SAN FRANCISCO (KCBS) – There have been many firefighting improvements since a deadly firestorm ripped through the hills of Berkeley and Oakland 20 years ago next week. However, firefighters can’t do much about the hills themselves, forcing them to navigate dangerous roads whenever flames break out.
“It’s really slow-going trying to navigate because there’s a lot of hills, turns and blind corners,” said Oakland fire Lt. Sheree Banks at Fire Station 7.
Battalion Chief William Towner said that homeowners can help by keeping the roads as clear as possible. That means not parking cars illegally, and clearing overhanging vegetation.
“You can’t really change the roads, but we can work on this fuel mitigation,” said Towner. “That’s removing fuels on both public and private lands.”
Twenty years ago next week 25 people died in the Oakland Hills Fire, most of them because they couldn’t escape the flames, down the narrow streets which were blocked by burning cars.
Unfortunately, budget cuts have hampered the fire department’s ability to make sure the risk of wildfire is as low as possible in the hills.
On the flip side, homeowners appear poised to take matters into their own hands.
Residents in the fire zone were surprised this year to receive forms asking them to tell the fire department if they were complying with the fire regulations – instead of notices warning that inspectors would be coming around.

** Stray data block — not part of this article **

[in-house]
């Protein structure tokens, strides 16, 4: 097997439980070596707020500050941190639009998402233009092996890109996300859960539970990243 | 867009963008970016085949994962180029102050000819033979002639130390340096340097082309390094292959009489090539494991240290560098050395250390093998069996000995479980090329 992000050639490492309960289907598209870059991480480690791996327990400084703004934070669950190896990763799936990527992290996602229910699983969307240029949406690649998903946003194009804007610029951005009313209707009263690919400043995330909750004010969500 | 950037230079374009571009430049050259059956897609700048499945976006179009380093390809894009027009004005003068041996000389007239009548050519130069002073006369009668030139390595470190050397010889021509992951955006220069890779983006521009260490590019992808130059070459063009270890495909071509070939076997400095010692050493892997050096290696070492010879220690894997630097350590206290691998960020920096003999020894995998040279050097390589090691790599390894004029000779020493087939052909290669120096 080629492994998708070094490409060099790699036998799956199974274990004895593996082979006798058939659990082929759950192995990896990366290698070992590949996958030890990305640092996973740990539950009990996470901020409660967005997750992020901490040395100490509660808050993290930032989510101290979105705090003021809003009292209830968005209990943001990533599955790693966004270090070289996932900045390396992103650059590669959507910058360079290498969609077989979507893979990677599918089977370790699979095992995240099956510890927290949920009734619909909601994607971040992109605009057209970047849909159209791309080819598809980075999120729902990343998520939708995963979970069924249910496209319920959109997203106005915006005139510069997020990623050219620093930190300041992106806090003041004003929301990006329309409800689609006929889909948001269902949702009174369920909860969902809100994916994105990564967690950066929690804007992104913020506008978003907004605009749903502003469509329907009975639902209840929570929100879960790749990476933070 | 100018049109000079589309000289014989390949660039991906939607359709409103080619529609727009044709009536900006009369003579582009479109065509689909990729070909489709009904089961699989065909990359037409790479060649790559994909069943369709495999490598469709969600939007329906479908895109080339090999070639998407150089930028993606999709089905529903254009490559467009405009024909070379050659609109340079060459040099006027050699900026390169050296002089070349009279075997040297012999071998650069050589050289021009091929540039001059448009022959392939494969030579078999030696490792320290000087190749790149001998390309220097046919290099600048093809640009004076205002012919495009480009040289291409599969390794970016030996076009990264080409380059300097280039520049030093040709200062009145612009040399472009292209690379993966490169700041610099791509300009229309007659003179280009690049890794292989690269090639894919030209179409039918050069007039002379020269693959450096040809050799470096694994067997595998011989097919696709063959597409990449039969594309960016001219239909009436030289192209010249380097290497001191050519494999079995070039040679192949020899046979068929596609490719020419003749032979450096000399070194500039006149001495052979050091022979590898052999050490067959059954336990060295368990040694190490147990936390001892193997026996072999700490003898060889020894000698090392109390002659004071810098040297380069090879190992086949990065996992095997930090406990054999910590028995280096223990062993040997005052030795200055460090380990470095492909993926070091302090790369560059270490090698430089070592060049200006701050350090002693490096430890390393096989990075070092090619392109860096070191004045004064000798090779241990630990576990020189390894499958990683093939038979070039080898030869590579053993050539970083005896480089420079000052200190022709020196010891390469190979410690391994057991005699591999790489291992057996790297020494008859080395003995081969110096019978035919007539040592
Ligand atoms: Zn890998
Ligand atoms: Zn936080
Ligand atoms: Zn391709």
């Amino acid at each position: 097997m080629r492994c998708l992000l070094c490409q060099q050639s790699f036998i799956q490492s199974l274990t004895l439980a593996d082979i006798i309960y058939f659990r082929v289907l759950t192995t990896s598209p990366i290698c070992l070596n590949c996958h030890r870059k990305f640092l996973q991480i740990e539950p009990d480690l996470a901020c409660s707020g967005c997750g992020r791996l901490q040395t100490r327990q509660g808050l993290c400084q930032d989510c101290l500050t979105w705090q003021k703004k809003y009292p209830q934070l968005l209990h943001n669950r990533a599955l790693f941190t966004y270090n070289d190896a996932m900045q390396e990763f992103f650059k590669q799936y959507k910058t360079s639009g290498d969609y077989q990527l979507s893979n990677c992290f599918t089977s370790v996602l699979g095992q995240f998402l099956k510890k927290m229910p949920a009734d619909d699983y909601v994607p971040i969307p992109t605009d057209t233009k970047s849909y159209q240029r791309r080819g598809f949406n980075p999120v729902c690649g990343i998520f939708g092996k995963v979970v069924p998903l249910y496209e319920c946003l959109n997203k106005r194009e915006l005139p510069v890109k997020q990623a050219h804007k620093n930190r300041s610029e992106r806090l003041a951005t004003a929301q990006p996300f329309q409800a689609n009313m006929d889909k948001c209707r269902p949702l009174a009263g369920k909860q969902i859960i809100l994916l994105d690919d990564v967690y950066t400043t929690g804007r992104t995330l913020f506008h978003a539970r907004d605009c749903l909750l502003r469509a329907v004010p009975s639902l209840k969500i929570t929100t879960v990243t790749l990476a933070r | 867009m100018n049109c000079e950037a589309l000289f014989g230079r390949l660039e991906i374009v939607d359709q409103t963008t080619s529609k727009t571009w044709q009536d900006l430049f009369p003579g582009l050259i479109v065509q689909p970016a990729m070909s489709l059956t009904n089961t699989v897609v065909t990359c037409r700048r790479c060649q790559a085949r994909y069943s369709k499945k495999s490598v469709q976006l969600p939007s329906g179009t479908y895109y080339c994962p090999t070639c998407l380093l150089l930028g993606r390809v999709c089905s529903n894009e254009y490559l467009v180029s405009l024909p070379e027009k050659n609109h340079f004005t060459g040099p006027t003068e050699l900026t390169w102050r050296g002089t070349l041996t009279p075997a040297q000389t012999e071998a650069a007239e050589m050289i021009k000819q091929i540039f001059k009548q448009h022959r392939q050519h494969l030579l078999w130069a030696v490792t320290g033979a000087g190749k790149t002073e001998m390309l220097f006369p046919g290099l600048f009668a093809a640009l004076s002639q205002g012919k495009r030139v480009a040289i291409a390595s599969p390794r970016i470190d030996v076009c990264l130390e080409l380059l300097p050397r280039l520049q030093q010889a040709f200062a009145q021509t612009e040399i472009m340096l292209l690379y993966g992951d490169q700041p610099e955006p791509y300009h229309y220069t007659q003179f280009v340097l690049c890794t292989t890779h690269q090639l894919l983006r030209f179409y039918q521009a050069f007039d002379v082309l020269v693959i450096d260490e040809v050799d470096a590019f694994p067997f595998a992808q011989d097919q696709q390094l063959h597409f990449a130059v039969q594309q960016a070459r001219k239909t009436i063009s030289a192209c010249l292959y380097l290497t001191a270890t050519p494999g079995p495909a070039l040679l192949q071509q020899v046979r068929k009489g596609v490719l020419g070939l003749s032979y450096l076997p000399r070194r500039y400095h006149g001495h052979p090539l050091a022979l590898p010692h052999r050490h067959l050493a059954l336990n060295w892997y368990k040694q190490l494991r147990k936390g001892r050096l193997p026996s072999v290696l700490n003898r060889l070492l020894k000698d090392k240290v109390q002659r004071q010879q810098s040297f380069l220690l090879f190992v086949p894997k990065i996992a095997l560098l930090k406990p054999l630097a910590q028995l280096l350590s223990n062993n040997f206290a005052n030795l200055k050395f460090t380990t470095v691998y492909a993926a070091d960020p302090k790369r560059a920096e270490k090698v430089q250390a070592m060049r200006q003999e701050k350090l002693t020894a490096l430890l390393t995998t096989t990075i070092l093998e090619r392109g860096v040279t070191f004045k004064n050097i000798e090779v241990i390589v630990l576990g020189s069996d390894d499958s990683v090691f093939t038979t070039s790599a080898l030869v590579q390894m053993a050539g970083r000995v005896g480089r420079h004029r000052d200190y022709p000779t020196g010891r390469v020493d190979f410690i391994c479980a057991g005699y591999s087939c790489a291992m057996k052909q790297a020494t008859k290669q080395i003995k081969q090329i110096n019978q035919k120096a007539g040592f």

“They’ve had to scale back the amount of dedicated vegetation management inspectors,” Towner described the downside of budget cuts.
Nonetheless, he insists every property is still being inspected, eventually, by neighborhood station firefighters. More importantly, 90% of homeowners have voluntarily complied by clearing brush and debris.
“Homeowners have taken a lot of responsibility on themselves to make sure that their properties are more defensible from the firefighting standpoint and to help us to protect their home by removing flammable vegetation stuff around their homes,” he said.
KCBS’ Doug Sovern Reports:
According to Towner, two straight cool, damp summers have reduced the risk of another calamitous fire as we approach the 20th anniversary of the 1991 firestorm.
Still, firefighters are patrolling to make sure vacant lots and even built-up ones are defensible, with brush and debris cleared.
“It’s that time of year, it’s time to get your property into compliance,” he emphasized.
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